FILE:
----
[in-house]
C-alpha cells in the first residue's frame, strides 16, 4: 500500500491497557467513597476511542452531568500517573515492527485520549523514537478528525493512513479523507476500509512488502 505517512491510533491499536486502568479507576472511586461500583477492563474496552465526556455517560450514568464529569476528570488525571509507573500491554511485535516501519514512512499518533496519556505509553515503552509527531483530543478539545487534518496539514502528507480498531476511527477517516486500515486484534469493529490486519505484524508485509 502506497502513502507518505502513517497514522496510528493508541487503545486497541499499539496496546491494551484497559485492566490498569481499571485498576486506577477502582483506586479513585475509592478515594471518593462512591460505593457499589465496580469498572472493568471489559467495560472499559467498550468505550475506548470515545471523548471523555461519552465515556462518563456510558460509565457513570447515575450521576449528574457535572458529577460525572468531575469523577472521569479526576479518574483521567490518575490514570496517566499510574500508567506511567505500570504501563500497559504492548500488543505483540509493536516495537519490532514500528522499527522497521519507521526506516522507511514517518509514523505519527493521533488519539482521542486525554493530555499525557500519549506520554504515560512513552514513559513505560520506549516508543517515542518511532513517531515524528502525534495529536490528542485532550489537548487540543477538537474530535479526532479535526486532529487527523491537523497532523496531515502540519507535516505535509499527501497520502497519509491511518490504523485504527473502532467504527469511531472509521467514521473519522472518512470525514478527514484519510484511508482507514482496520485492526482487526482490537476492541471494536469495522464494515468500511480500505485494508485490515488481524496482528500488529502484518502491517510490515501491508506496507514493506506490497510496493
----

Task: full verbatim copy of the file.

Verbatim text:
[in-house]
C-alpha cells in the first residue's frame, strides 16, 4: 500500500491497557467513597476511542452531568500517573515492527485520549523514537478528525493512513479523507476500509512488502 505517512491510533491499536486502568479507576472511586461500583477492563474496552465526556455517560450514568464529569476528570488525571509507573500491554511485535516501519514512512499518533496519556505509553515503552509527531483530543478539545487534518496539514502528507480498531476511527477517516486500515486484534469493529490486519505484524508485509 502506497502513502507518505502513517497514522496510528493508541487503545486497541499499539496496546491494551484497559485492566490498569481499571485498576486506577477502582483506586479513585475509592478515594471518593462512591460505593457499589465496580469498572472493568471489559467495560472499559467498550468505550475506548470515545471523548471523555461519552465515556462518563456510558460509565457513570447515575450521576449528574457535572458529577460525572468531575469523577472521569479526576479518574483521567490518575490514570496517566499510574500508567506511567505500570504501563500497559504492548500488543505483540509493536516495537519490532514500528522499527522497521519507521526506516522507511514517518509514523505519527493521533488519539482521542486525554493530555499525557500519549506520554504515560512513552514513559513505560520506549516508543517515542518511532513517531515524528502525534495529536490528542485532550489537548487540543477538537474530535479526532479535526486532529487527523491537523497532523496531515502540519507535516505535509499527501497520502497519509491511518490504523485504527473502532467504527469511531472509521467514521473519522472518512470525514478527514484519510484511508482507514482496520485492526482487526482490537476492541471494536469495522464494515468500511480500505485494508485490515488481524496482528500488529502484518502491517510490515501491508506496507514493506506490497510496493